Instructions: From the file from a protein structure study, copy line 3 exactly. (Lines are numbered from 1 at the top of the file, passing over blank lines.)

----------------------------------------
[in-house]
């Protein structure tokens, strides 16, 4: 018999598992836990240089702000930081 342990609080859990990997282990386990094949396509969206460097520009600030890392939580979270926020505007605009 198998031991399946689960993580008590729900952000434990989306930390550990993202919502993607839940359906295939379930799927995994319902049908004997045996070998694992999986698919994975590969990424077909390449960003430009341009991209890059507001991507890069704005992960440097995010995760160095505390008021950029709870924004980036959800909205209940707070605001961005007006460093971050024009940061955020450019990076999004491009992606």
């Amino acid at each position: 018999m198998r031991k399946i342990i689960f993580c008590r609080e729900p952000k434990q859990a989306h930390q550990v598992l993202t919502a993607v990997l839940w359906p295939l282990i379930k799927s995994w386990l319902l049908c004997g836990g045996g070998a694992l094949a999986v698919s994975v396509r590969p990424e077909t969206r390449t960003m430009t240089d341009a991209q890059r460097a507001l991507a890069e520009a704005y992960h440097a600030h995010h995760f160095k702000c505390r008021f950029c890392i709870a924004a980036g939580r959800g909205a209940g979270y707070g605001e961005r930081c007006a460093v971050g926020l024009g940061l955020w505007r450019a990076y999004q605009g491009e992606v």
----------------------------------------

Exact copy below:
């Amino acid at each position: 018999m198998r031991k399946i342990i689960f993580c008590r609080e729900p952000k434990q859990a989306h930390q550990v598992l993202t919502a993607v990997l839940w359906p295939l282990i379930k799927s995994w386990l319902l049908c004997g836990g045996g070998a694992l094949a999986v698919s994975v396509r590969p990424e077909t969206r390449t960003m430009t240089d341009a991209q890059r460097a507001l991507a890069e520009a704005y992960h440097a600030h995010h995760f160095k702000c505390r008021f950029c890392i709870a924004a980036g939580r959800g909205a209940g979270y707070g605001e961005r930081c007006a460093v971050g926020l024009g940061l955020w505007r450019a990076y999004q605009g491009e992606v």